Chemogenetic Approaches to Studying Cardiovascular Redox Signaling in Vivo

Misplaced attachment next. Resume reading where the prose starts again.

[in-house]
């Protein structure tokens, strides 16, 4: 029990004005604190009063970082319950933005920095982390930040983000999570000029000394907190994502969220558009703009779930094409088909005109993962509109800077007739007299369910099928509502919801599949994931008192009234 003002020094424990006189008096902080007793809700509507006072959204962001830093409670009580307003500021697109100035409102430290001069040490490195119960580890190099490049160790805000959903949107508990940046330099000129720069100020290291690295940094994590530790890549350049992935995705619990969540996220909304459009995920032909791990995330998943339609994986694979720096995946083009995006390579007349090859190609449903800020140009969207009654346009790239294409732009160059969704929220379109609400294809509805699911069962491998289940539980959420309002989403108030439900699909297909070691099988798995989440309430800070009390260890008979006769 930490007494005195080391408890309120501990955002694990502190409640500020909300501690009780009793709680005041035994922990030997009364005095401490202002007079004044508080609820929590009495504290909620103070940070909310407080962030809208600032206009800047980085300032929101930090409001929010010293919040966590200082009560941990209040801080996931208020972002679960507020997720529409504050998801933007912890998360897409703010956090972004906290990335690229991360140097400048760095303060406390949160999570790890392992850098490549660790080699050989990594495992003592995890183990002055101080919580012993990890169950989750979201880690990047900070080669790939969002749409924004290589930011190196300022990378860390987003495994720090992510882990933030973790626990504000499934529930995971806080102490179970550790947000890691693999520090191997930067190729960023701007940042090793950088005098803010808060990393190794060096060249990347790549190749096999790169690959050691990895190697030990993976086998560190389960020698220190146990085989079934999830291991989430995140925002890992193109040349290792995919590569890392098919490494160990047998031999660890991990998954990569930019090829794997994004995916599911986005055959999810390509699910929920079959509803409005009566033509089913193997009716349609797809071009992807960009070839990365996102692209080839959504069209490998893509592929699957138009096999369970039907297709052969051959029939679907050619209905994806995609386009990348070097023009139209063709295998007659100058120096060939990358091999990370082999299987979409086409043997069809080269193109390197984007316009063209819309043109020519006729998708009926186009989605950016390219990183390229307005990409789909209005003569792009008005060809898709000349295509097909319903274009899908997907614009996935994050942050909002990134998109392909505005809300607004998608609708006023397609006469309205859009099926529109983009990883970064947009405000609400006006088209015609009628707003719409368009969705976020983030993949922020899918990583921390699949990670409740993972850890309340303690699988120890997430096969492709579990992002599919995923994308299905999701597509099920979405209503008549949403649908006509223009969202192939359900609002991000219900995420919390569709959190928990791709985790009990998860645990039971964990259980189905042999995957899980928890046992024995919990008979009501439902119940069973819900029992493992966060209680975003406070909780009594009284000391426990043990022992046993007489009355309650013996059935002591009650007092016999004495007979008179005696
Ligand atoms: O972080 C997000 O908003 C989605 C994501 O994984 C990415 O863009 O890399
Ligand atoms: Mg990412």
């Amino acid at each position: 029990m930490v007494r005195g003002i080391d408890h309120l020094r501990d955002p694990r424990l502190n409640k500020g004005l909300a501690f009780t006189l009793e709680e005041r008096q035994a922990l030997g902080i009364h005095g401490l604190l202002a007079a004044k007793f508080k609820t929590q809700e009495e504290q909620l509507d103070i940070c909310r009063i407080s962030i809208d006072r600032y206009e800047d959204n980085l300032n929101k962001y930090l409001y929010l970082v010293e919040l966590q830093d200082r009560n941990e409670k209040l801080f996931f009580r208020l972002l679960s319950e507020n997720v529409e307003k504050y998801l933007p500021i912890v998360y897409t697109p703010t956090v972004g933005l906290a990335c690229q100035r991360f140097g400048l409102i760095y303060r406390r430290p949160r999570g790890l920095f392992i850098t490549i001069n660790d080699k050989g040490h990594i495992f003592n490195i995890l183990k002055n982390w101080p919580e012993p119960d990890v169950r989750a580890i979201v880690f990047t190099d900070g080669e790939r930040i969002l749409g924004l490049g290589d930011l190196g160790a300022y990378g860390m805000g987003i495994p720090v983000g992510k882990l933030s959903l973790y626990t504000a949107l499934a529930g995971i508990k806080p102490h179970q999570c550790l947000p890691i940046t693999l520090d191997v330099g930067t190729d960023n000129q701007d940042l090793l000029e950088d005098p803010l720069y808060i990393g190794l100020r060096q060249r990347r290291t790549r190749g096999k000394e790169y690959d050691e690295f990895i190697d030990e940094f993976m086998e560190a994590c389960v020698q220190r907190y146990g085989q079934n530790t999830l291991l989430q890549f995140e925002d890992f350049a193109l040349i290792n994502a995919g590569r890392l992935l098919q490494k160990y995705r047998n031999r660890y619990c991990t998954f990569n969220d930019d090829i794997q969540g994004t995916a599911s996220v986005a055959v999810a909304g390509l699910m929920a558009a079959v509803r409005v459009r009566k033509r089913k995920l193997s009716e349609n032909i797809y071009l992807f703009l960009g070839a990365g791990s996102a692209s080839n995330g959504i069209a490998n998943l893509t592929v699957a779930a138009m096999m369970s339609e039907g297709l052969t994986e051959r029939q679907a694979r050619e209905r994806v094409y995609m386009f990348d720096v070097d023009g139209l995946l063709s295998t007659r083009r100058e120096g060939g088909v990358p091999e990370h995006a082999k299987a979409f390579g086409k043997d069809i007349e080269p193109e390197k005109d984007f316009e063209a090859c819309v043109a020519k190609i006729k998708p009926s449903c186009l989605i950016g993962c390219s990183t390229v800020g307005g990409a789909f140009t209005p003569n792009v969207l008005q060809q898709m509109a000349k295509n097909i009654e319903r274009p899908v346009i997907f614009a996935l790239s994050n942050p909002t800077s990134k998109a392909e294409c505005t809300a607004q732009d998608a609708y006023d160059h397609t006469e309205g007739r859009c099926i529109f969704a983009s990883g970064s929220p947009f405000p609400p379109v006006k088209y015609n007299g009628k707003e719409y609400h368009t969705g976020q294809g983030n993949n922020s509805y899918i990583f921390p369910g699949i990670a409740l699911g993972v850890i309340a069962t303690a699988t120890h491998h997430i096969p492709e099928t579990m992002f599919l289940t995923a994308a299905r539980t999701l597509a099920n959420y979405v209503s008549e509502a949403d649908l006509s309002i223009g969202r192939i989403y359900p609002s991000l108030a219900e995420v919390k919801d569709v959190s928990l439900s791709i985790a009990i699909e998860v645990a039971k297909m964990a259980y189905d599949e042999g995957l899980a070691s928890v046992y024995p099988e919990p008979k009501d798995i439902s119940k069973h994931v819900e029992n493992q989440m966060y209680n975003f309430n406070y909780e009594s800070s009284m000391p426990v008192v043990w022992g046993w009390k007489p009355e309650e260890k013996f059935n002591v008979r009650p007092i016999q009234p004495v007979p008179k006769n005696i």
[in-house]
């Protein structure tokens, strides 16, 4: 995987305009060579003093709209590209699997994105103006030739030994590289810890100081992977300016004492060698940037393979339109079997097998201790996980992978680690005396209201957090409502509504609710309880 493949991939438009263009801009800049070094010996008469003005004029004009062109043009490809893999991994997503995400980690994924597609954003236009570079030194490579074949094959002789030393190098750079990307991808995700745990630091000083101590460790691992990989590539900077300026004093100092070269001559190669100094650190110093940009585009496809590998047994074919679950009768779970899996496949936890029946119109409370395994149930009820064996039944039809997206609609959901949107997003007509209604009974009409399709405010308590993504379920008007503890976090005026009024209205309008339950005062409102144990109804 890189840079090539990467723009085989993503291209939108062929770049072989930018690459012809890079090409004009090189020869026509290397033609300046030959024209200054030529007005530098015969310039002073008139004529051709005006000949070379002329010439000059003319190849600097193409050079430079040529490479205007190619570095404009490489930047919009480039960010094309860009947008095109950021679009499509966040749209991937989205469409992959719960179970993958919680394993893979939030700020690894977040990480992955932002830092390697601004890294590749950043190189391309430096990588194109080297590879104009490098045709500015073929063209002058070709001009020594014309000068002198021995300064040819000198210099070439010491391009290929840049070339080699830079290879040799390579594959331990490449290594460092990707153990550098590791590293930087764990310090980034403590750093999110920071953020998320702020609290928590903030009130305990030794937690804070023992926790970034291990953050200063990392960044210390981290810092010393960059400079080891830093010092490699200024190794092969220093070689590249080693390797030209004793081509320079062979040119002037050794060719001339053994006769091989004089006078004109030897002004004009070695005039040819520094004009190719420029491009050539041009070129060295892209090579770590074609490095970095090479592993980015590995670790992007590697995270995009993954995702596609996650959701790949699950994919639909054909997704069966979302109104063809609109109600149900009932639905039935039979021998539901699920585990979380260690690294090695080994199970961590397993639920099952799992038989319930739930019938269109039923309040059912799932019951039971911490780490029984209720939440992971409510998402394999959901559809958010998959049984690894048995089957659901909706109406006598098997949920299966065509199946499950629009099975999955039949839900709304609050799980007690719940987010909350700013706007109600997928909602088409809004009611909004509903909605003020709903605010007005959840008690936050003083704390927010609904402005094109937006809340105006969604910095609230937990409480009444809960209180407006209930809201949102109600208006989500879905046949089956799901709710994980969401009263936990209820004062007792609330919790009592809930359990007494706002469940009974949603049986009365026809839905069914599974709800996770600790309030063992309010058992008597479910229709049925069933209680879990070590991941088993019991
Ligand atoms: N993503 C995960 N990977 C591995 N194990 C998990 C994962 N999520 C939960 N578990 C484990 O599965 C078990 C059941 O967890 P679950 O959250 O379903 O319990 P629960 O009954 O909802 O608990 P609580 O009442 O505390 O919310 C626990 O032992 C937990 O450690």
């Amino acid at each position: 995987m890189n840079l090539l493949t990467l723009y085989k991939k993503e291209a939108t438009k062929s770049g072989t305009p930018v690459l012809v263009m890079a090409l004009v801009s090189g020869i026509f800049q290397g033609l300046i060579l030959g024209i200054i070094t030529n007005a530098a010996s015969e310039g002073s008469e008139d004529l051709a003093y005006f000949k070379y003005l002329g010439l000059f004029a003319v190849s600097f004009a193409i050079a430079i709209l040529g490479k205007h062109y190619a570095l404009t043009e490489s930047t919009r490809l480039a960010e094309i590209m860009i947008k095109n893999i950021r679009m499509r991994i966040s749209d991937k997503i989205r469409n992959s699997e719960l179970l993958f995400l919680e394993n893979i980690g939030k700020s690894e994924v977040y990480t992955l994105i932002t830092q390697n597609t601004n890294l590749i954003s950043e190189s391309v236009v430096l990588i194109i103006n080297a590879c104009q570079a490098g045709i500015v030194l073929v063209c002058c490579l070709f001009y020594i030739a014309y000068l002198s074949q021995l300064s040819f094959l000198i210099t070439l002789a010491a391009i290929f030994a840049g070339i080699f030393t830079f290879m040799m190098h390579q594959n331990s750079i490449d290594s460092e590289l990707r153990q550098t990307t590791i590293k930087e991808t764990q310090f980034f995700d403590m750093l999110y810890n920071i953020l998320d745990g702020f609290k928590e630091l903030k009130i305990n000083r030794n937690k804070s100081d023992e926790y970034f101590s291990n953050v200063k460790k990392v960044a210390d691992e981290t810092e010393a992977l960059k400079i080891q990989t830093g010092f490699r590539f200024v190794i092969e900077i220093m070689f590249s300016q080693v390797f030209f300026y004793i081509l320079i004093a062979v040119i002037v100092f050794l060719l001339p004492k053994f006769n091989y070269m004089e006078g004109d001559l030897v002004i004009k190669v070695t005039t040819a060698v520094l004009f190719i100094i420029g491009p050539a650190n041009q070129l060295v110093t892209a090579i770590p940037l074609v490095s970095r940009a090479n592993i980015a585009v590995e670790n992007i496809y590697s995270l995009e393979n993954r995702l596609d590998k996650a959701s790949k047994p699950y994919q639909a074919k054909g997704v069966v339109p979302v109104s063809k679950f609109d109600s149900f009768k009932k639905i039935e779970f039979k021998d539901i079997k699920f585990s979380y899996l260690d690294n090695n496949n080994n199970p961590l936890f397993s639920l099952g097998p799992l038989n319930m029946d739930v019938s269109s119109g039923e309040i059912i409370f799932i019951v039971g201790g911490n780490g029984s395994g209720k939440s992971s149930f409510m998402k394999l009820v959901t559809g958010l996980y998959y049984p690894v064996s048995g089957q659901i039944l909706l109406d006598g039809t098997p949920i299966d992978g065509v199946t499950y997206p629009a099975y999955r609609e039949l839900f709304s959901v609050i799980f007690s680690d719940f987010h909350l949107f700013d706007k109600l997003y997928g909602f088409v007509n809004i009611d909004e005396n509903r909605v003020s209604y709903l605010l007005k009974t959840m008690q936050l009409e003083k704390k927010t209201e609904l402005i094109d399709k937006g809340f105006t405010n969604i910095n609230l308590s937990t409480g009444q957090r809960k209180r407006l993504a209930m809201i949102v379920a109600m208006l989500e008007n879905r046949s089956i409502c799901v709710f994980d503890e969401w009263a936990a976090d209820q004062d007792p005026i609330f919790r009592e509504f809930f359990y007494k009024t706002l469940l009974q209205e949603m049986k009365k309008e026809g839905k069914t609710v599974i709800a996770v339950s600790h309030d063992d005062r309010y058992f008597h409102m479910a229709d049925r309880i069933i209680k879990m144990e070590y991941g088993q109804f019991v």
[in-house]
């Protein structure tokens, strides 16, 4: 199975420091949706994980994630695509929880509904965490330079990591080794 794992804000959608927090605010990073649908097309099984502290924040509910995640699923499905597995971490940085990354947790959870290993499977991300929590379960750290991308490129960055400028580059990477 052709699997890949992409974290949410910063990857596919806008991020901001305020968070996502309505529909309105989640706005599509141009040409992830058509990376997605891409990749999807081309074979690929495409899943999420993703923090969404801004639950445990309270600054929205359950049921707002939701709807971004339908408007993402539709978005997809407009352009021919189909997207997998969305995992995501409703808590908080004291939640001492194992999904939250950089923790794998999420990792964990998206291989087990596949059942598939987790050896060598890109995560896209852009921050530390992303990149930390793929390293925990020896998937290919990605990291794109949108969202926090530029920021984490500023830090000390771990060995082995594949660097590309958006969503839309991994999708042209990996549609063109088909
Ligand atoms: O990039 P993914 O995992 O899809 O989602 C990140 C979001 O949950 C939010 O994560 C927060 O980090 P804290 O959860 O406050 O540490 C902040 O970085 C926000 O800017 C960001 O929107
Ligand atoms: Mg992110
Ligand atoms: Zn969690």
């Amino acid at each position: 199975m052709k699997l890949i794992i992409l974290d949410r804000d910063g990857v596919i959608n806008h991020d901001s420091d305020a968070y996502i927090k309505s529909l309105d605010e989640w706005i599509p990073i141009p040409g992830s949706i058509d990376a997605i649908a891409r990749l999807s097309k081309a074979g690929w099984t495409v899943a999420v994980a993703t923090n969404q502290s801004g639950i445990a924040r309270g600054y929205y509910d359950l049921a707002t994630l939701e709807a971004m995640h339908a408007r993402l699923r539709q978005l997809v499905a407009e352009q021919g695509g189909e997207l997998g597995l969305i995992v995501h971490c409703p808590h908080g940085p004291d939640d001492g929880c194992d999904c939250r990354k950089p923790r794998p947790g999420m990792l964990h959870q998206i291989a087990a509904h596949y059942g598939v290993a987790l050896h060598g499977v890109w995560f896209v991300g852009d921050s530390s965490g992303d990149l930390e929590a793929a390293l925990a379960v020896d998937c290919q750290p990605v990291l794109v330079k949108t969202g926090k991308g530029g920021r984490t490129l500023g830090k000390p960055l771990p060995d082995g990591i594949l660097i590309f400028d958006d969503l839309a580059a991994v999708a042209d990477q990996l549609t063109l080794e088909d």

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AbstractOxidant signaling plays many sometimes seemingly opposite roles in both mammalian physiology and disease. Reactive oxygen species (ROS) such as hydrogen peroxide (H2O2) generated by cellular respiration and specialized oxidase enzymes have been associated with a diverse set of diseases in multiple organ systems including in the heart, where it is linked with cardiac ischemia/reperfusion injury, hypertrophy and heart failure. However, ROS from these same enzymatic sources have also been found to be necessary for many physiologic signaling processes such as insulin signal transduction and oxygen sensing. The exact role of H2O2 in vitro and in vivo is unclear, owing to a lack of tools for precise manipulation of intracellular redox state. Here we develop a chemogenetic system which allows an experimenter to control H2O2 production in vitro and in vivo through the addition and removal of a D-amino acid substrate. We then applied this system to demonstrate that chronic generation of H2O2 in the heart induces a dilated cardiomyopathy with significant systolic dysfunction. We found that delivery of a fusion protein between the H2O2-sensitive fluorescent biosensor HyPer and a yeast D-amino acid oxidase (DAAO) via an adeno-associated virus type 9 vector achieved robust expression in the hearts of rats. In vitro stimulation of cardiac myocytes from these animals with D-alanine induced a significant transcriptional stress response with increased expression of targets of Nrf2 and NF-kB. In vivo activation of DAAO through the addition of D-alanine to the animals’ drinking water resulted in dephosphorylation of phospholam- ban, decreased expression of alpha myosin heavy chain and severe systolic dysfunction over several weeks. Our findings demonstrate that in vivo H2O2 generation in cardiac myocytes through chemogenetics induces a state of systolic heart failure in the absence of significant fibrotic remodelling. We anticipate that these advances in chemogenetic technology will enable future studies of in vivo H2O2 signaling not only in the heart, but also in the many other organ systems where the relationship between redox events, physiology and pathology remains unclear.
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